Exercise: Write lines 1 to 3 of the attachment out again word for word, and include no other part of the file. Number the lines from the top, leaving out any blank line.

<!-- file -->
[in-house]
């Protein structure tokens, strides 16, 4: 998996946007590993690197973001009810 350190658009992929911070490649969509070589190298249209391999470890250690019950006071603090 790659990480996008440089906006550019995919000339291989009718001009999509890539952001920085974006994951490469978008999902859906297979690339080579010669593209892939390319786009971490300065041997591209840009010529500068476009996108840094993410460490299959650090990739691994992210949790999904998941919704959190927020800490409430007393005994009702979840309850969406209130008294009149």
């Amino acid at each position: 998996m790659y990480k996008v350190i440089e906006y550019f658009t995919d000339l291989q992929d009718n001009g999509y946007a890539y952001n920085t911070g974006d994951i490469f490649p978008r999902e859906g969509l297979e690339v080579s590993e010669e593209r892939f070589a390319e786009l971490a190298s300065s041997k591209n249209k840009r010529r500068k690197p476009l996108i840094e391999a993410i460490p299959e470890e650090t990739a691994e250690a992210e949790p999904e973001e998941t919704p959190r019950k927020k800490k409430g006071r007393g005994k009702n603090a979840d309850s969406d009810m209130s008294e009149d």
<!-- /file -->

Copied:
[in-house]
């Protein structure tokens, strides 16, 4: 998996946007590993690197973001009810 350190658009992929911070490649969509070589190298249209391999470890250690019950006071603090 790659990480996008440089906006550019995919000339291989009718001009999509890539952001920085974006994951490469978008999902859906297979690339080579010669593209892939390319786009971490300065041997591209840009010529500068476009996108840094993410460490299959650090990739691994992210949790999904998941919704959190927020800490409430007393005994009702979840309850969406209130008294009149």
């Amino acid at each position: 998996m790659y990480k996008v350190i440089e906006y550019f658009t995919d000339l291989q992929d009718n001009g999509y946007a890539y952001n920085t911070g974006d994951i490469f490649p978008r999902e859906g969509l297979e690339v080579s590993e010669e593209r892939f070589a390319e786009l971490a190298s300065s041997k591209n249209k840009r010529r500068k690197p476009l996108i840094e391999a993410i460490p299959e470890e650090t990739a691994e250690a992210e949790p999904e973001e998941t919704p959190r019950k927020k800490k409430g006071r007393g005994k009702n603090a979840d309850s969406d009810m209130s008294e009149d």